Dr. Murray Howe, a.k.a. Gordie Howe's youngest son, had a particularly intriguing conversation with CBS Detroit's Ashley Dunkak recently, and Howe was very, very blunt about the science behind stem cell therapy and his belief that his father wasn't simply a one-off "miracle" or the beneficiary of "medical tourism":
“My dad’s case is by no means the only one,” Murray continued. “He’s kind of like in the middle. There’s examples of patients that have had a far greater result. I’m so thrilled for my dad, but by no means was my dad a fluke or a random event. The studies are ongoing, and I think the point of any of the, I guess, naysayers is that Gordie Howe may be anecdotal and we need more research, and I totally agree with that. In fact, based on what we’ve seen with my father, I would say that we as a country and as a world should make a concerted effort to put as much time and energy as we can into investigating the power of stem cells because I really think that based on what I’m seeing this is going to be a game-changer for medicine and a game-changer for quality of life for so many people that have non-option diseases like stroke or dementia.”
Heading to Tijuana for treatment was a last-ditch effort to save Gordie, but it was not one the family undertook on a whim, Murray said.
“I’m well aware of hucksters and con games and this type of thing, and our family has never been about traveling the world to find the miracle cure,” Murray said. “I’m a very mainstream physician. I’ve always relied heavily on data and on long-term studies to prove the safety and efficacy of any treatment. For our father, we just – our goal has always just been quality of life and comfort. When my mom was sick with her dementia … that was our only priority was just keep her comfortable, keep her healthy, as healthy as possible, and keep her safe, and that was it. We had a number of people contact us saying, ‘You know, we could help your mom with this pill and that pill,’ and I looked at everything that anybody presented to us, but to me there was nothing that showed any data that would – made me want to experiment, if you will, with my mom.”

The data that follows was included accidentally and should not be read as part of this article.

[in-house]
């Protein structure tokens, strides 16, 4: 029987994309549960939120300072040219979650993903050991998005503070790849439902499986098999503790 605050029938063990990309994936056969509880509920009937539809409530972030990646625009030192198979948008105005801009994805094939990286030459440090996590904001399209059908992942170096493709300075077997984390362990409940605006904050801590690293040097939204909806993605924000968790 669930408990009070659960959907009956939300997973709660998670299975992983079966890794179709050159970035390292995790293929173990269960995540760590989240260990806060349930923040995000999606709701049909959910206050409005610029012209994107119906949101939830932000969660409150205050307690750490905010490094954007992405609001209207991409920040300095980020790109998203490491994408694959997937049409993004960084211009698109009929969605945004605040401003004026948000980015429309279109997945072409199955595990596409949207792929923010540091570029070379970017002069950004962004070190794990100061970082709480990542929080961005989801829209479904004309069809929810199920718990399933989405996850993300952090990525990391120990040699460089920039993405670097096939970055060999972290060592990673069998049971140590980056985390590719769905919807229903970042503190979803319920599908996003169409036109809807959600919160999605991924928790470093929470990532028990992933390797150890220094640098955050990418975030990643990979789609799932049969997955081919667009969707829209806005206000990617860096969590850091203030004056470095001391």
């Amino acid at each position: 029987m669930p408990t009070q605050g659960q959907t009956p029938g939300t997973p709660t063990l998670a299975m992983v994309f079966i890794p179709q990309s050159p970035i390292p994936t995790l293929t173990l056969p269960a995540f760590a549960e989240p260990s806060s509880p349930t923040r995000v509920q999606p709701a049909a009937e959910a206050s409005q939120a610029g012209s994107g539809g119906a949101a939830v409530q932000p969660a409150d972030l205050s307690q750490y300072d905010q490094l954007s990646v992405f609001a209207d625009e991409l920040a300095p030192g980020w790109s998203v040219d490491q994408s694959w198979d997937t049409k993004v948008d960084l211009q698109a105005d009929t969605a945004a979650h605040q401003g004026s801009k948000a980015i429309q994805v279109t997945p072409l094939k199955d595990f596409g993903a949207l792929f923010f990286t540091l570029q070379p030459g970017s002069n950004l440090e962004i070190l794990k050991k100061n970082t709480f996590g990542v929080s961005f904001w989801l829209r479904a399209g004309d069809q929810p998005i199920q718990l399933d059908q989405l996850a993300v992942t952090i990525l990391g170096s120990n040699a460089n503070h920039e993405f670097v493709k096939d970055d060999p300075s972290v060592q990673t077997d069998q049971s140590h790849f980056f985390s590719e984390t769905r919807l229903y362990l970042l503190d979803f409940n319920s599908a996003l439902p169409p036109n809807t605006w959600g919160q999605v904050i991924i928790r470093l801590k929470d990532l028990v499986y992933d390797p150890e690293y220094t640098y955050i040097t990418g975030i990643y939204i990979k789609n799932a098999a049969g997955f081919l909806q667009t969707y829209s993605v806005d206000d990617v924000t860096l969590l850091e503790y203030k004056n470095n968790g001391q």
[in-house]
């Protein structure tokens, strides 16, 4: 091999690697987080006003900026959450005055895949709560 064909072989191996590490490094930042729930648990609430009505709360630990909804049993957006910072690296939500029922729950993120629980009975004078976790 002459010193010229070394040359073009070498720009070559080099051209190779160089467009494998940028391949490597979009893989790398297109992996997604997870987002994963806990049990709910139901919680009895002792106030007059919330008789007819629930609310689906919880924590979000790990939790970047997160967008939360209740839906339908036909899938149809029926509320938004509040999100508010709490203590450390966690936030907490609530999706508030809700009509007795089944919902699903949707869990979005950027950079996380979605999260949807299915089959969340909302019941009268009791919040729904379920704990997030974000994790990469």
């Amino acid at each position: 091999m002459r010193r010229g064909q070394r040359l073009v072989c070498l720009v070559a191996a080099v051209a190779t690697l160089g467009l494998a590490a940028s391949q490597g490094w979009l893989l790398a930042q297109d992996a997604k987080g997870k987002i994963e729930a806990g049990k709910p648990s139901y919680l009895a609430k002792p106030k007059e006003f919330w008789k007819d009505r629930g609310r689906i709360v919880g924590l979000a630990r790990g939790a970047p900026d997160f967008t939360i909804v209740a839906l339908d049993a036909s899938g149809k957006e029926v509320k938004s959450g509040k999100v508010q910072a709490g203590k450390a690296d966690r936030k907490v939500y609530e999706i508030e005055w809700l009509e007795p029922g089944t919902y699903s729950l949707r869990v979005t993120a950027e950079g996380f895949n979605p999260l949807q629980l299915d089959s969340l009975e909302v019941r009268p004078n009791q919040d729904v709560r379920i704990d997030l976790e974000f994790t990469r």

Howe and Dunkak continue, and Howe firmly believes that advocating for stem cell research and treatment that's based on scientific study can benefit everyone--and benefit people more cheaply--in the near future.
1. Yes, a prospect catch-up post is coming. Last week was an adventure.
2. This is one of those articles that makes me make a scrunchy face.
You may or may not know this,but Andreas Athanasiou is absolutely blossoming like a cherry tree in May while playing for the Grand Rapids Griffins, and "Darren Helm with hands" has most certainly earned the gushy praise of his coach, Jeff Blashill, and the respect of teammates and opponents alike as the Griffins' #1 center.
He's been nothing less than fantastic, the "straw that stirs the drink" and the team's hardest worker (which is a helluva thing to say given how many hard workers the Griffins have).